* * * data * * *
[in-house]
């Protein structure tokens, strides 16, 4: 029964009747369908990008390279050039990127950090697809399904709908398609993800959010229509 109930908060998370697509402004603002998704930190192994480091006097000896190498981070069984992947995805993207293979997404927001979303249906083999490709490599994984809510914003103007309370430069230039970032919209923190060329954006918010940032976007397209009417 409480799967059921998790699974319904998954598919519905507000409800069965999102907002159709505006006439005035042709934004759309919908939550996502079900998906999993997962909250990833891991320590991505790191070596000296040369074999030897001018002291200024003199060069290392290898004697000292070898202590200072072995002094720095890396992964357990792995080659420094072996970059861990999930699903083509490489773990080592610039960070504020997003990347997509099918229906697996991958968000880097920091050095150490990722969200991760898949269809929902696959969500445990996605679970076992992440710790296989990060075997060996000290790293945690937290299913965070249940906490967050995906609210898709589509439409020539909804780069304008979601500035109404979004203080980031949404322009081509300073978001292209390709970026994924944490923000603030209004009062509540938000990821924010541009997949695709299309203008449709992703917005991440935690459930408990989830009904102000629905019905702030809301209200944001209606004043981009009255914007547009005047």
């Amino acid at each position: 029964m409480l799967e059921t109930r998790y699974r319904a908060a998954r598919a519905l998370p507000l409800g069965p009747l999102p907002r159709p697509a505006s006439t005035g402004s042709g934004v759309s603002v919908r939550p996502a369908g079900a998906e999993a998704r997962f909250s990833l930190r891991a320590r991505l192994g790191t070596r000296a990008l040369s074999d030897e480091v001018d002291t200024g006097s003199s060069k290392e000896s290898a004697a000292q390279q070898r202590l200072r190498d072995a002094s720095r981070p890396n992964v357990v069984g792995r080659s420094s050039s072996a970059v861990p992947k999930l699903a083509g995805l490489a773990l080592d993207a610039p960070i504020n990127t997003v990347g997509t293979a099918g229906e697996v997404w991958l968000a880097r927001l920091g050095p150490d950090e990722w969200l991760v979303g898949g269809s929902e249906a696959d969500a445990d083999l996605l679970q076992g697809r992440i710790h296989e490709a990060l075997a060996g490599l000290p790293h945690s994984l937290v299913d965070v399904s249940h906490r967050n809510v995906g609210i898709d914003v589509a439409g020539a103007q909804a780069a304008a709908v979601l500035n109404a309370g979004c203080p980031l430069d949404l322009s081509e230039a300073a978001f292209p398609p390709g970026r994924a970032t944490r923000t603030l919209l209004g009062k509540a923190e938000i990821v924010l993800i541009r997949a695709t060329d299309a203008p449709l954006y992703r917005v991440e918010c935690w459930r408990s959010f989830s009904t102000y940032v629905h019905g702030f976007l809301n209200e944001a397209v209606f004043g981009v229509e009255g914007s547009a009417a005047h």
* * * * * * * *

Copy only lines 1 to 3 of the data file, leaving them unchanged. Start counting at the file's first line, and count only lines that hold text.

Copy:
[in-house]
């Protein structure tokens, strides 16, 4: 029964009747369908990008390279050039990127950090697809399904709908398609993800959010229509 109930908060998370697509402004603002998704930190192994480091006097000896190498981070069984992947995805993207293979997404927001979303249906083999490709490599994984809510914003103007309370430069230039970032919209923190060329954006918010940032976007397209009417 409480799967059921998790699974319904998954598919519905507000409800069965999102907002159709505006006439005035042709934004759309919908939550996502079900998906999993997962909250990833891991320590991505790191070596000296040369074999030897001018002291200024003199060069290392290898004697000292070898202590200072072995002094720095890396992964357990792995080659420094072996970059861990999930699903083509490489773990080592610039960070504020997003990347997509099918229906697996991958968000880097920091050095150490990722969200991760898949269809929902696959969500445990996605679970076992992440710790296989990060075997060996000290790293945690937290299913965070249940906490967050995906609210898709589509439409020539909804780069304008979601500035109404979004203080980031949404322009081509300073978001292209390709970026994924944490923000603030209004009062509540938000990821924010541009997949695709299309203008449709992703917005991440935690459930408990989830009904102000629905019905702030809301209200944001209606004043981009009255914007547009005047």
């Amino acid at each position: 029964m409480l799967e059921t109930r998790y699974r319904a908060a998954r598919a519905l998370p507000l409800g069965p009747l999102p907002r159709p697509a505006s006439t005035g402004s042709g934004v759309s603002v919908r939550p996502a369908g079900a998906e999993a998704r997962f909250s990833l930190r891991a320590r991505l192994g790191t070596r000296a990008l040369s074999d030897e480091v001018d002291t200024g006097s003199s060069k290392e000896s290898a004697a000292q390279q070898r202590l200072r190498d072995a002094s720095r981070p890396n992964v357990v069984g792995r080659s420094s050039s072996a970059v861990p992947k999930l699903a083509g995805l490489a773990l080592d993207a610039p960070i504020n990127t997003v990347g997509t293979a099918g229906e697996v997404w991958l968000a880097r927001l920091g050095p150490d950090e990722w969200l991760v979303g898949g269809s929902e249906a696959d969500a445990d083999l996605l679970q076992g697809r992440i710790h296989e490709a990060l075997a060996g490599l000290p790293h945690s994984l937290v299913d965070v399904s249940h906490r967050n809510v995906g609210i898709d914003v589509a439409g020539a103007q909804a780069a304008a709908v979601l500035n109404a309370g979004c203080p980031l430069d949404l322009s081509e230039a300073a978001f292209p398609p390709g970026r994924a970032t944490r923000t603030l919209l209004g009062k509540a923190e938000i990821v924010l993800i541009r997949a695709t060329d299309a203008p449709l954006y992703r917005v991440e918010c935690w459930r408990s959010f989830s009904t102000y940032v629905h019905g702030f976007l809301n209200e944001a397209v209606f004043g981009v229509e009255g914007s547009a009417a005047h």